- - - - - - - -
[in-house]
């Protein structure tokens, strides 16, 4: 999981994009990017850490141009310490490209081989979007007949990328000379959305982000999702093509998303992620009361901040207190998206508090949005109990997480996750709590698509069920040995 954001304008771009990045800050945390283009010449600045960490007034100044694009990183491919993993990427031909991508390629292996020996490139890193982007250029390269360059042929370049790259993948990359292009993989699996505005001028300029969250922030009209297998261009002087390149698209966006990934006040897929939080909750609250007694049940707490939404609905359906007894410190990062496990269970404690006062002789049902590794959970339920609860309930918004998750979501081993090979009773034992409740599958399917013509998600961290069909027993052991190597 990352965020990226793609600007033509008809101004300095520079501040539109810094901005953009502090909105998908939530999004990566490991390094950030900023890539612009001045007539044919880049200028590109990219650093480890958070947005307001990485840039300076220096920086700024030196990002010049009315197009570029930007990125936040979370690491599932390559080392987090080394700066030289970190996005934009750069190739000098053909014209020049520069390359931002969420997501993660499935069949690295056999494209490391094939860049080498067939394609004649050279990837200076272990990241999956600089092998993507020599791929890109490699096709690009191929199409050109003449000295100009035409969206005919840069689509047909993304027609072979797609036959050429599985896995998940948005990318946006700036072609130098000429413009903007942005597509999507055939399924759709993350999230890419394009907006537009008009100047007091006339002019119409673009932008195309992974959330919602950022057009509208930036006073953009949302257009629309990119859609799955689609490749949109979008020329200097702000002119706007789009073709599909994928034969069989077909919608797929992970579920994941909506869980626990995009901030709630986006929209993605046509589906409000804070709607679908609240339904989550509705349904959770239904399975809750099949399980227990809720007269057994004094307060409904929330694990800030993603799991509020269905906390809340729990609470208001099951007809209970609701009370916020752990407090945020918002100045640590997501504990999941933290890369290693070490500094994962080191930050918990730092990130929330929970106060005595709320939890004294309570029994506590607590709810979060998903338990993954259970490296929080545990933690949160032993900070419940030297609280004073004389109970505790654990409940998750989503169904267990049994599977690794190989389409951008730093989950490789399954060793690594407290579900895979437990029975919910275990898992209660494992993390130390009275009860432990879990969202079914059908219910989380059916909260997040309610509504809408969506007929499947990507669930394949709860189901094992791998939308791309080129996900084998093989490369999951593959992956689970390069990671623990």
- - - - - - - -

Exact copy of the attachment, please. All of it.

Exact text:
[in-house]
């Protein structure tokens, strides 16, 4: 999981994009990017850490141009310490490209081989979007007949990328000379959305982000999702093509998303992620009361901040207190998206508090949005109990997480996750709590698509069920040995 954001304008771009990045800050945390283009010449600045960490007034100044694009990183491919993993990427031909991508390629292996020996490139890193982007250029390269360059042929370049790259993948990359292009993989699996505005001028300029969250922030009209297998261009002087390149698209966006990934006040897929939080909750609250007694049940707490939404609905359906007894410190990062496990269970404690006062002789049902590794959970339920609860309930918004998750979501081993090979009773034992409740599958399917013509998600961290069909027993052991190597 990352965020990226793609600007033509008809101004300095520079501040539109810094901005953009502090909105998908939530999004990566490991390094950030900023890539612009001045007539044919880049200028590109990219650093480890958070947005307001990485840039300076220096920086700024030196990002010049009315197009570029930007990125936040979370690491599932390559080392987090080394700066030289970190996005934009750069190739000098053909014209020049520069390359931002969420997501993660499935069949690295056999494209490391094939860049080498067939394609004649050279990837200076272990990241999956600089092998993507020599791929890109490699096709690009191929199409050109003449000295100009035409969206005919840069689509047909993304027609072979797609036959050429599985896995998940948005990318946006700036072609130098000429413009903007942005597509999507055939399924759709993350999230890419394009907006537009008009100047007091006339002019119409673009932008195309992974959330919602950022057009509208930036006073953009949302257009629309990119859609799955689609490749949109979008020329200097702000002119706007789009073709599909994928034969069989077909919608797929992970579920994941909506869980626990995009901030709630986006929209993605046509589906409000804070709607679908609240339904989550509705349904959770239904399975809750099949399980227990809720007269057994004094307060409904929330694990800030993603799991509020269905906390809340729990609470208001099951007809209970609701009370916020752990407090945020918002100045640590997501504990999941933290890369290693070490500094994962080191930050918990730092990130929330929970106060005595709320939890004294309570029994506590607590709810979060998903338990993954259970490296929080545990933690949160032993900070419940030297609280004073004389109970505790654990409940998750989503169904267990049994599977690794190989389409951008730093989950490789399954060793690594407290579900895979437990029975919910275990898992209660494992993390130390009275009860432990879990969202079914059908219910989380059916909260997040309610509504809408969506007929499947990507669930394949709860189901094992791998939308791309080129996900084998093989490369999951593959992956689970390069990671623990």